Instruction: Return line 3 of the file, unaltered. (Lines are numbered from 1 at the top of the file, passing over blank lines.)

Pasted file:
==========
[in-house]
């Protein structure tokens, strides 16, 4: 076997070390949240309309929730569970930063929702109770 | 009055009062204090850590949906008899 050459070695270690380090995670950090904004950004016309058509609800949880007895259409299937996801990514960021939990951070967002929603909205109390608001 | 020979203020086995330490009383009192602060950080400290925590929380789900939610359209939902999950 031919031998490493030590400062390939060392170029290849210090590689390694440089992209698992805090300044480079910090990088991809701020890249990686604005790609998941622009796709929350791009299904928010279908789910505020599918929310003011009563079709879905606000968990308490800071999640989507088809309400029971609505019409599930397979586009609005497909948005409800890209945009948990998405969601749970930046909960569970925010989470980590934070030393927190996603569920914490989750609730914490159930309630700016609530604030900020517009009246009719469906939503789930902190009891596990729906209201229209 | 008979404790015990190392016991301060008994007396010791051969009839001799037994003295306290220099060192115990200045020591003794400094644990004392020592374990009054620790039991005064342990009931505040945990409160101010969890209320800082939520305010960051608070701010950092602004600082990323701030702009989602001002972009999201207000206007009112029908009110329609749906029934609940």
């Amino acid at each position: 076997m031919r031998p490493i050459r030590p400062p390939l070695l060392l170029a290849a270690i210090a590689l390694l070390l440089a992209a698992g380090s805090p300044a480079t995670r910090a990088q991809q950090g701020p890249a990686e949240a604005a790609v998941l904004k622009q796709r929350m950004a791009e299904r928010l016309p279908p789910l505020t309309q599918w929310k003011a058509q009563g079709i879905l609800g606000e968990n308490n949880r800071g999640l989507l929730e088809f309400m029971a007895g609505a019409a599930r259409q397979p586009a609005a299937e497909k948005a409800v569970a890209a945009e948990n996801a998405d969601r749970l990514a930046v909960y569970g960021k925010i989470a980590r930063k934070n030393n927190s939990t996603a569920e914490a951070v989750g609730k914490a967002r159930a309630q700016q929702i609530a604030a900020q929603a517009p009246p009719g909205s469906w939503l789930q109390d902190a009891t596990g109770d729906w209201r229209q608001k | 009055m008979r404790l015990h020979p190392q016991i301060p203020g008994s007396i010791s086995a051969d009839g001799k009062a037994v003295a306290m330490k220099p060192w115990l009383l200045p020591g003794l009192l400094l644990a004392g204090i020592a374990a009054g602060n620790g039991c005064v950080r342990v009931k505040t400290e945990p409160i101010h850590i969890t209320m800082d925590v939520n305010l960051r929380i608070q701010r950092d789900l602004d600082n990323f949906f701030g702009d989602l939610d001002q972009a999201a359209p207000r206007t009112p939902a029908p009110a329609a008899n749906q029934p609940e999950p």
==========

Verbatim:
């Amino acid at each position: 076997m031919r031998p490493i050459r030590p400062p390939l070695l060392l170029a290849a270690i210090a590689l390694l070390l440089a992209a698992g380090s805090p300044a480079t995670r910090a990088q991809q950090g701020p890249a990686e949240a604005a790609v998941l904004k622009q796709r929350m950004a791009e299904r928010l016309p279908p789910l505020t309309q599918w929310k003011a058509q009563g079709i879905l609800g606000e968990n308490n949880r800071g999640l989507l929730e088809f309400m029971a007895g609505a019409a599930r259409q397979p586009a609005a299937e497909k948005a409800v569970a890209a945009e948990n996801a998405d969601r749970l990514a930046v909960y569970g960021k925010i989470a980590r930063k934070n030393n927190s939990t996603a569920e914490a951070v989750g609730k914490a967002r159930a309630q700016q929702i609530a604030a900020q929603a517009p009246p009719g909205s469906w939503l789930q109390d902190a009891t596990g109770d729906w209201r229209q608001k | 009055m008979r404790l015990h020979p190392q016991i301060p203020g008994s007396i010791s086995a051969d009839g001799k009062a037994v003295a306290m330490k220099p060192w115990l009383l200045p020591g003794l009192l400094l644990a004392g204090i020592a374990a009054g602060n620790g039991c005064v950080r342990v009931k505040t400290e945990p409160i101010h850590i969890t209320m800082d925590v939520n305010l960051r929380i608070q701010r950092d789900l602004d600082n990323f949906f701030g702009d989602l939610d001002q972009a999201a359209p207000r206007t009112p939902a029908p009110a329609a008899n749906q029934p609940e999950p």